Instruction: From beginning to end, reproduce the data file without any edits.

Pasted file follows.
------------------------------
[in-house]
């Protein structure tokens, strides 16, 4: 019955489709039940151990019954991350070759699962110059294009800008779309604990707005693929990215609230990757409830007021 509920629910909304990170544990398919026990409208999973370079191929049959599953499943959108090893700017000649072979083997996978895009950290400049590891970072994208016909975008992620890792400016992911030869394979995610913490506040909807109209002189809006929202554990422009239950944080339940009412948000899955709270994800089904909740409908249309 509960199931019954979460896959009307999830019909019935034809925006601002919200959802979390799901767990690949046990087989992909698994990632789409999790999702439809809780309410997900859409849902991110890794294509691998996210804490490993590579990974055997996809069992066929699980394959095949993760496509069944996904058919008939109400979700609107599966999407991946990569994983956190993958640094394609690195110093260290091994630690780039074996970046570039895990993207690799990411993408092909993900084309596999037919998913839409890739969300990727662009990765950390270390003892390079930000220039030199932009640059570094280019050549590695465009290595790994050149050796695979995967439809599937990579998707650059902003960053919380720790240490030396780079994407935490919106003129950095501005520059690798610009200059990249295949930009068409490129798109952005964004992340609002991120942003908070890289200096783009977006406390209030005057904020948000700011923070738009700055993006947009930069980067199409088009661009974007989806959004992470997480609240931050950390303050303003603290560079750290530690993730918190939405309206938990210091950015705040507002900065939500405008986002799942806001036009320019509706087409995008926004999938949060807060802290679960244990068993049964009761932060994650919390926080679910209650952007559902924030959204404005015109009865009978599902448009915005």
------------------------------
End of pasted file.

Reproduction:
[in-house]
């Protein structure tokens, strides 16, 4: 019955489709039940151990019954991350070759699962110059294009800008779309604990707005693929990215609230990757409830007021 509920629910909304990170544990398919026990409208999973370079191929049959599953499943959108090893700017000649072979083997996978895009950290400049590891970072994208016909975008992620890792400016992911030869394979995610913490506040909807109209002189809006929202554990422009239950944080339940009412948000899955709270994800089904909740409908249309 509960199931019954979460896959009307999830019909019935034809925006601002919200959802979390799901767990690949046990087989992909698994990632789409999790999702439809809780309410997900859409849902991110890794294509691998996210804490490993590579990974055997996809069992066929699980394959095949993760496509069944996904058919008939109400979700609107599966999407991946990569994983956190993958640094394609690195110093260290091994630690780039074996970046570039895990993207690799990411993408092909993900084309596999037919998913839409890739969300990727662009990765950390270390003892390079930000220039030199932009640059570094280019050549590695465009290595790994050149050796695979995967439809599937990579998707650059902003960053919380720790240490030396780079994407935490919106003129950095501005520059690798610009200059990249295949930009068409490129798109952005964004992340609002991120942003908070890289200096783009977006406390209030005057904020948000700011923070738009700055993006947009930069980067199409088009661009974007989806959004992470997480609240931050950390303050303003603290560079750290530690993730918190939405309206938990210091950015705040507002900065939500405008986002799942806001036009320019509706087409995008926004999938949060807060802290679960244990068993049964009761932060994650919390926080679910209650952007559902924030959204404005015109009865009978599902448009915005």